Risks andThreats

The pandemic has been a unique economic shock that has triggered both supply and demand side shocks simultaneously across economies around the world. Increased uncertainty, lower confidence, loss of incomes, weaker growth prospects, fear of contagion, curtailment of spending options due to closure of all contact-sensitive activities, the triggering of precautionary savings, risk aversion among businesses and resultant fall in consumption and investment – leading to the first order demand shock. The supply chain disruptions caused by closure of economic activity and restricted movement of labour lead to the first order supply shocks.

The first order supply side disruptions potentially created second round effects on both demand and supply. Theinitialsupplyshock,resultinginwageandincomeloss, could impact aggregate demand and impair productive capacity leading to supply shocks. These effects were further amplified through international trade and financial linkages, dampening global activity and pushing commodity prices down. The feedback loops of demand and supply generated potential hysteresis effects - when households demand less, firms get reduced revenues, which feeds into reduced activity by firms, and thus reduced household income.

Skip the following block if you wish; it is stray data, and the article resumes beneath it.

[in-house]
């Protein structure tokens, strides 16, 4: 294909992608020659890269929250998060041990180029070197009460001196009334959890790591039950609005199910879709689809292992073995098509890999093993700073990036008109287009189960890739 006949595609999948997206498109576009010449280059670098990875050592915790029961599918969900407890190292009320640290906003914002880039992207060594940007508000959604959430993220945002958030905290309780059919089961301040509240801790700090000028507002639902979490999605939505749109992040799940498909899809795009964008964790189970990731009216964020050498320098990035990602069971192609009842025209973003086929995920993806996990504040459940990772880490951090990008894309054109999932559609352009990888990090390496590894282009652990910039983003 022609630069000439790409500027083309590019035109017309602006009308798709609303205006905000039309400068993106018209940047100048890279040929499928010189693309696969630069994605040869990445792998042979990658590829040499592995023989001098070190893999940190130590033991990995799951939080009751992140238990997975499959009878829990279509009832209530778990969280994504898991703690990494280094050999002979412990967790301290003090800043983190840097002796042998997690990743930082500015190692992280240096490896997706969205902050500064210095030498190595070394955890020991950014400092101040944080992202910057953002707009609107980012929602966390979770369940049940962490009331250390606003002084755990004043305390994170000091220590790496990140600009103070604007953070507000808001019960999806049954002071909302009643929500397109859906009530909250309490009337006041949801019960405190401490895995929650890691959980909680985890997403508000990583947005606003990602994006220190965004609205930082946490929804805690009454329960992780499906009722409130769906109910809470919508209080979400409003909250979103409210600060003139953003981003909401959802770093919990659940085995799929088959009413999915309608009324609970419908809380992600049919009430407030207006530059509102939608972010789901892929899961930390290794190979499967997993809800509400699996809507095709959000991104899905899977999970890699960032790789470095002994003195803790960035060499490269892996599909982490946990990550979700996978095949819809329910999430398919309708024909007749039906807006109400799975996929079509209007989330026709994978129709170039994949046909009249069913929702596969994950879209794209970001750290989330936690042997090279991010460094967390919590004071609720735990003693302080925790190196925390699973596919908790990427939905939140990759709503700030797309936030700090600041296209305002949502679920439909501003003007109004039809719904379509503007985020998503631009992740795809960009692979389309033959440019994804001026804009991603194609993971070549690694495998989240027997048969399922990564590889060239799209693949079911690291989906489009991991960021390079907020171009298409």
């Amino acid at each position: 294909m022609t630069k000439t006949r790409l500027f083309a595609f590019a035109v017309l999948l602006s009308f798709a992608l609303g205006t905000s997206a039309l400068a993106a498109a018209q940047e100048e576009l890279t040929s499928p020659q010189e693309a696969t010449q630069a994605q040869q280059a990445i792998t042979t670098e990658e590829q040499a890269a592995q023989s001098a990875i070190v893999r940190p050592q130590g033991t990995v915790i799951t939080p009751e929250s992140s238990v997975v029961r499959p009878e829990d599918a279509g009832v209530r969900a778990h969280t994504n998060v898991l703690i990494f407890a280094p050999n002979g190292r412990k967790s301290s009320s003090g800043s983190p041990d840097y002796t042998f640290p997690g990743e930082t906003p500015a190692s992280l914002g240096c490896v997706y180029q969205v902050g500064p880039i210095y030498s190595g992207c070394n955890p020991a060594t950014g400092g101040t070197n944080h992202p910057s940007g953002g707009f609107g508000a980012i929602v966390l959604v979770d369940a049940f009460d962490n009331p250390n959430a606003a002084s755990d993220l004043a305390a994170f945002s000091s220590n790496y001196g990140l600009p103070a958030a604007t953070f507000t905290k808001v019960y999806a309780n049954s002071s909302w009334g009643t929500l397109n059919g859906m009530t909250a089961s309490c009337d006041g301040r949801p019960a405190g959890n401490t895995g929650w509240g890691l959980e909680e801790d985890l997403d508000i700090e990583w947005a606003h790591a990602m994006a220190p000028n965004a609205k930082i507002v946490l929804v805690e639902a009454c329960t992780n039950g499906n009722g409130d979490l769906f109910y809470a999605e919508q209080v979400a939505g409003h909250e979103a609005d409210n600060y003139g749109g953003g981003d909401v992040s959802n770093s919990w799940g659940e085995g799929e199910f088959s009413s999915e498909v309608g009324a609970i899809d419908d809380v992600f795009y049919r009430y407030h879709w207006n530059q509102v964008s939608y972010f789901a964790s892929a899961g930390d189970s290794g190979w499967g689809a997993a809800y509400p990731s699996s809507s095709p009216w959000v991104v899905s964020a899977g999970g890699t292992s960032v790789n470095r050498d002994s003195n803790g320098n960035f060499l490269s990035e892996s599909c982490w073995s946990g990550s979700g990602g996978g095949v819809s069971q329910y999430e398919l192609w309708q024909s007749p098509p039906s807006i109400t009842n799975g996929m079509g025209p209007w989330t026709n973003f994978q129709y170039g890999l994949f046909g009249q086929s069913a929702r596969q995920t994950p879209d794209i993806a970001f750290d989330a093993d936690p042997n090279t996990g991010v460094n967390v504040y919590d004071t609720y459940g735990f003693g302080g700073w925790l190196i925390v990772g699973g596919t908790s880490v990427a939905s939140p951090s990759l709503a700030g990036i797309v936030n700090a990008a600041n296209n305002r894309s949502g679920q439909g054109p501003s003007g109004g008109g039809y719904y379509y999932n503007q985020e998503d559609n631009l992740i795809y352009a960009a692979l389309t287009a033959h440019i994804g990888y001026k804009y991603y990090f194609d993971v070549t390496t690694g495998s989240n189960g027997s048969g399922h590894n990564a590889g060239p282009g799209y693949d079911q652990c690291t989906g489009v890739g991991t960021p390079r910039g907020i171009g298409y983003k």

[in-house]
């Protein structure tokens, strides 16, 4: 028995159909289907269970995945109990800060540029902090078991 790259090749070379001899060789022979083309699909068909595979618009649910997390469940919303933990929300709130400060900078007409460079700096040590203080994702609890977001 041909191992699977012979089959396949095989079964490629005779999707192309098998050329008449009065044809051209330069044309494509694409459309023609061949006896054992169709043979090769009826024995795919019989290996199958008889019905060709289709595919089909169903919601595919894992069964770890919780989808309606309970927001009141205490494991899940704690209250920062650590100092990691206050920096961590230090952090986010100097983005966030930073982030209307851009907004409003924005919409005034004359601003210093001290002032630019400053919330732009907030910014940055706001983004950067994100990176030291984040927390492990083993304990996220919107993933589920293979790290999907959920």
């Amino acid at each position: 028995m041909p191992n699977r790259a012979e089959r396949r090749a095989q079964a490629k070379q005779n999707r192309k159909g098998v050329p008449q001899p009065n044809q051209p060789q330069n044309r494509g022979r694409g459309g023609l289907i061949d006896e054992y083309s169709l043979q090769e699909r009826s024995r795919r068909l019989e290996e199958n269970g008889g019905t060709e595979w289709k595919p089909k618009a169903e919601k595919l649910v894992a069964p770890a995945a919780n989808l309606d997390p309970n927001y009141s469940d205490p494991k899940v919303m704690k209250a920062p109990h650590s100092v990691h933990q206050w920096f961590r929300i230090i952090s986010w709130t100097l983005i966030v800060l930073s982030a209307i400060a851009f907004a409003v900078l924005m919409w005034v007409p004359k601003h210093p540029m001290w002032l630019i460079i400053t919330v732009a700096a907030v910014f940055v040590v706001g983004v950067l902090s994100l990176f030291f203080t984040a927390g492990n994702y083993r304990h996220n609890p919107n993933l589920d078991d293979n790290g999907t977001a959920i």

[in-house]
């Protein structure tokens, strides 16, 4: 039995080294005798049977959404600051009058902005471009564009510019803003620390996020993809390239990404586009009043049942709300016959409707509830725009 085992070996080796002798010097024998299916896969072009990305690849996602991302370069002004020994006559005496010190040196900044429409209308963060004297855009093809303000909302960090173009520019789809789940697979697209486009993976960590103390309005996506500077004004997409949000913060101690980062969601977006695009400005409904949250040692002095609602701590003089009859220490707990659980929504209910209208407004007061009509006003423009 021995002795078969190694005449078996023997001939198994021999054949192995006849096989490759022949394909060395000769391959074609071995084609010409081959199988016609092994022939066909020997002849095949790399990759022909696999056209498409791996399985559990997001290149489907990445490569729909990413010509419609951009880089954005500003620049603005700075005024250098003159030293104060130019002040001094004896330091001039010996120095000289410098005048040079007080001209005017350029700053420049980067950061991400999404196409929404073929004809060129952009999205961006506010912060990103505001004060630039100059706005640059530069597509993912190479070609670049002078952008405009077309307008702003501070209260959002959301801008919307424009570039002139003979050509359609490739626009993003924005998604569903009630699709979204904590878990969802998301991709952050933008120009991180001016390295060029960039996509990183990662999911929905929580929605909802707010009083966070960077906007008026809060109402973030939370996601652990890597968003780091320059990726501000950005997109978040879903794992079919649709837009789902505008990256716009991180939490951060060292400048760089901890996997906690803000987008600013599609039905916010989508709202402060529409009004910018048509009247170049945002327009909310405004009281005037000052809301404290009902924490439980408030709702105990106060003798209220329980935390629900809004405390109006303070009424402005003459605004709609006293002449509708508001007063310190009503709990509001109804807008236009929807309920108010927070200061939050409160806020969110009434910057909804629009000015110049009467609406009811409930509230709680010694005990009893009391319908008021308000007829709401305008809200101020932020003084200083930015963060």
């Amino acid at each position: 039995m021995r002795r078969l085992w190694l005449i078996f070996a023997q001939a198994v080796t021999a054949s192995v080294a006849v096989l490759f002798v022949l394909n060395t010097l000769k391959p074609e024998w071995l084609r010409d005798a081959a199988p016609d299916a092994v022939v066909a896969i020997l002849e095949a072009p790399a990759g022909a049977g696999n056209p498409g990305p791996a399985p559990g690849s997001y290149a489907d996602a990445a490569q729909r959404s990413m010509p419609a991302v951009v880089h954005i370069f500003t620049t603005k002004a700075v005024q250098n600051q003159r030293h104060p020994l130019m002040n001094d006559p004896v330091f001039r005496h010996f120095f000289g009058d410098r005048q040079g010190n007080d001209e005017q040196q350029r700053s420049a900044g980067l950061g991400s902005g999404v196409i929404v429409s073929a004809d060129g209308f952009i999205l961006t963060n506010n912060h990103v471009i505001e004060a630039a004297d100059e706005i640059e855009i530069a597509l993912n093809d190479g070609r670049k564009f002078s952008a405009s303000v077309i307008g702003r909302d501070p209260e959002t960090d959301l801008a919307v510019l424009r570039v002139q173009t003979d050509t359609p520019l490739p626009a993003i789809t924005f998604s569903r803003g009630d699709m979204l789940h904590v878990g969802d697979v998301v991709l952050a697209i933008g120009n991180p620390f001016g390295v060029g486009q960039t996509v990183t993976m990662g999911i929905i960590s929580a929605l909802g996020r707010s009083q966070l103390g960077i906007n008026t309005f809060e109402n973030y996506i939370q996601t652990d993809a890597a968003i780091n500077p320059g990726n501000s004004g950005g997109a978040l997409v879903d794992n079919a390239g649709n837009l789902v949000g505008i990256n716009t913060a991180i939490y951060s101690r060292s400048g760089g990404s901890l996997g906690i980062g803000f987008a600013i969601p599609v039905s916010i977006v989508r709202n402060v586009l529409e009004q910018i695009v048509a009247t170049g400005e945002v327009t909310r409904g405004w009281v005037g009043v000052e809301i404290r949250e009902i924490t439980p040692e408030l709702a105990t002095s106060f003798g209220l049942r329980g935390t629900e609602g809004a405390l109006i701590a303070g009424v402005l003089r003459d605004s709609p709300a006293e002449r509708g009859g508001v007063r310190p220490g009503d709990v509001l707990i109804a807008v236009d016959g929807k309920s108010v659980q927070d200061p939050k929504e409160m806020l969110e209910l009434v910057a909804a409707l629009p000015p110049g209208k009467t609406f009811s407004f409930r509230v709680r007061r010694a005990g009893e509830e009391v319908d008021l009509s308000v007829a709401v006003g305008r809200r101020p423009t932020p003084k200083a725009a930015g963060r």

The policies to ‘flatten the epidemiological curve, therefore, needed to be accompanied by economic policies designed and targeted to mitigate the resulting shock to the economic system and ‘flatten the recession curve. There was, however, unprecedented uncertainty about the potential spread of the pandemic. The pandemic, therefore, posed unprecedented dilemmas before policymakers – lives vs livelihoods and flattening the twin curves of pandemic and the resultant economic recession.

Internal controls and their adequacy

Companys internal controls and risk management practices are validated periodically with suitable review mechanisms in place. The internal control over Financial Reporting is the bedrock for the risk and control framework for Company. The companies Act 2013 requires the Board of Directors and statutory auditors of the Company to comment on sufficiency of internal controls.